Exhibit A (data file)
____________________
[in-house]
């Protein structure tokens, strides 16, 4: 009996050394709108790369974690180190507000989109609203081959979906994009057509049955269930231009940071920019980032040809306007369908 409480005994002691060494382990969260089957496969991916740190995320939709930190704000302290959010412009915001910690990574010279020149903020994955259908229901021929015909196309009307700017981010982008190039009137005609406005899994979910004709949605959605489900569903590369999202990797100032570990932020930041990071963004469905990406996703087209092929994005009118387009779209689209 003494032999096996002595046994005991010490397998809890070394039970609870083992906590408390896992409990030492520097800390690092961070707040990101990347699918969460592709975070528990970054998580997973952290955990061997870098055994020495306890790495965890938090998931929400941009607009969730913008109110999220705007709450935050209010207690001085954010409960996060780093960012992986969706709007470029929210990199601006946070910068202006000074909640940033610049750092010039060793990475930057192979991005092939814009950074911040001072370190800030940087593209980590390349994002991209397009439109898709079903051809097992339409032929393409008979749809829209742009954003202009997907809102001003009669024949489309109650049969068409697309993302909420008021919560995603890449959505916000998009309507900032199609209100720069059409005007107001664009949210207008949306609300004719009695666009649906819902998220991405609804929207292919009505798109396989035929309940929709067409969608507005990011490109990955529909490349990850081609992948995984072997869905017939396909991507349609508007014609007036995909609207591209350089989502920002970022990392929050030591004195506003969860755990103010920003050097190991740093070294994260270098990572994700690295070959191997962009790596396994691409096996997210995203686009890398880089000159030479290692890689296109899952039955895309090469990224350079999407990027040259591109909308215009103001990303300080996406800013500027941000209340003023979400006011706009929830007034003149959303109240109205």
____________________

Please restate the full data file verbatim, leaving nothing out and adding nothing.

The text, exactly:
[in-house]
């Protein structure tokens, strides 16, 4: 009996050394709108790369974690180190507000989109609203081959979906994009057509049955269930231009940071920019980032040809306007369908 409480005994002691060494382990969260089957496969991916740190995320939709930190704000302290959010412009915001910690990574010279020149903020994955259908229901021929015909196309009307700017981010982008190039009137005609406005899994979910004709949605959605489900569903590369999202990797100032570990932020930041990071963004469905990406996703087209092929994005009118387009779209689209 003494032999096996002595046994005991010490397998809890070394039970609870083992906590408390896992409990030492520097800390690092961070707040990101990347699918969460592709975070528990970054998580997973952290955990061997870098055994020495306890790495965890938090998931929400941009607009969730913008109110999220705007709450935050209010207690001085954010409960996060780093960012992986969706709007470029929210990199601006946070910068202006000074909640940033610049750092010039060793990475930057192979991005092939814009950074911040001072370190800030940087593209980590390349994002991209397009439109898709079903051809097992339409032929393409008979749809829209742009954003202009997907809102001003009669024949489309109650049969068409697309993302909420008021919560995603890449959505916000998009309507900032199609209100720069059409005007107001664009949210207008949306609300004719009695666009649906819902998220991405609804929207292919009505798109396989035929309940929709067409969608507005990011490109990955529909490349990850081609992948995984072997869905017939396909991507349609508007014609007036995909609207591209350089989502920002970022990392929050030591004195506003969860755990103010920003050097190991740093070294994260270098990572994700690295070959191997962009790596396994691409096996997210995203686009890398880089000159030479290692890689296109899952039955895309090469990224350079999407990027040259591109909308215009103001990303300080996406800013500027941000209340003023979400006011706009929830007034003149959303109240109205």